• Words and Photos by Joanna Pan

Multitudes of Mimi: A Talk with Shiro

You’ve seen Mimi on a number of occasions without knowing it. Mimi is not a single character; she is a multitude of transient, pointedly inspirational female totems flowing from a single source: the graffiti-artist Shiro.


“All my characters are Mimi” Shiro explains. “Mimi may be a model of something I want to be. Sometimes she reflects my dark side or a hidden part. While drawing, I try to figure out who she is; what she wants to say. Mimi and I are connected spiritually."

As a girl growing up in Japan, Shiro’s dream was to become a nurse. No other members of her family were artists, and she never attended art school. It makes giddy, preposterous sense, then, that present-day Shiro is an established graffiti artist whose public creations have graced walls from Berlin to Barcelona to Bushwick; an aerosol artist with solo shows around the world, and group shows alongside such luminaries as TatsCru and Bisco Smith.


Unlike other artists who found their way to graffiti via canvas painting or design, Shiro has been an aerosol artist from the outset of her career. She is self-taught, making her initial forays into can control with cheap paint funneled through the caps of insect repellant and hairspray canisters. “Making canvases and different mediums came much later,” she notes.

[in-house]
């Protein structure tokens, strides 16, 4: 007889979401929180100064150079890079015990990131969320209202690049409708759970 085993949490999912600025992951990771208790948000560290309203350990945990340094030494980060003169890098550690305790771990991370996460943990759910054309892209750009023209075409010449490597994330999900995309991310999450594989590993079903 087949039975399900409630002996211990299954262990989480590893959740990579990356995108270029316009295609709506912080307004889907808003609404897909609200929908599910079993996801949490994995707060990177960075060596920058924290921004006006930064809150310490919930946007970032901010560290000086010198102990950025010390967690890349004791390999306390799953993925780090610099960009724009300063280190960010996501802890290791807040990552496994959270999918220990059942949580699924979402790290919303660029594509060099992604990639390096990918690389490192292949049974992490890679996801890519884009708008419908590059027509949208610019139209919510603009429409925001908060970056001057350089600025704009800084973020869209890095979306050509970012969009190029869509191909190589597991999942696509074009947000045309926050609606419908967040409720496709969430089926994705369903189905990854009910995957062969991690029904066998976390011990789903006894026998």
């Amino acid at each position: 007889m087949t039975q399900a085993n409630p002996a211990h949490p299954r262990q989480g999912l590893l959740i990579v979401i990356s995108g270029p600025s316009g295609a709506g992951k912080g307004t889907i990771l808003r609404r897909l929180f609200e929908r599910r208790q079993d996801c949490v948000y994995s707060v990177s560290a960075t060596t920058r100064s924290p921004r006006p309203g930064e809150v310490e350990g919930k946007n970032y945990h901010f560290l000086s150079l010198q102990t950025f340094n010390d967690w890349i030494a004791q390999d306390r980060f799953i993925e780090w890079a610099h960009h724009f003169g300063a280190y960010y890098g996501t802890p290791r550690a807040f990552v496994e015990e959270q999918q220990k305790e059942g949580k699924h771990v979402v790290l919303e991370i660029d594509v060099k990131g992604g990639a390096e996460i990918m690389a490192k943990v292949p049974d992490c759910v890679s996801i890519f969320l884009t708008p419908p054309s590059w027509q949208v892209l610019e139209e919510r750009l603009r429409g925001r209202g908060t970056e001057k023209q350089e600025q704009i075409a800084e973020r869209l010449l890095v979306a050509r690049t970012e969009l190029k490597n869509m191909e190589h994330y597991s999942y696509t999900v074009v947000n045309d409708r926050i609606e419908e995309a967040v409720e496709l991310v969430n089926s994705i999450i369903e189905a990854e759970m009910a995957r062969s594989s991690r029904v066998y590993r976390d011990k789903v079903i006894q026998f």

“Shiro" has been her enduring tag since she began spray painting in 1998. “In Japanese, Shiro is the word for the color white,” she says. “White meaning no color — nobody's color on my style; ‘original’."


Although the character Mimi came relatively swiftly and early to Shiro, her introduction to lettering came much later. In that arena, her mentor was none other than PartTDS (The Death Squad), one of the most prolific artists on the New York City subway trains from 1974 to 1985. The two met in 2004:


"At the Philadelphia B-Boy Barbecue that year, everyone had to do a letter style. I was mostly making characters, and wasn't good at letters then. So I was having a tough time, and PartTDS was painting next to me. He told me if I practiced hard, he would teach me lettering style. I said, ‘Yes!' Since then, he’s been my graffiti mentor, “ Shiro explains.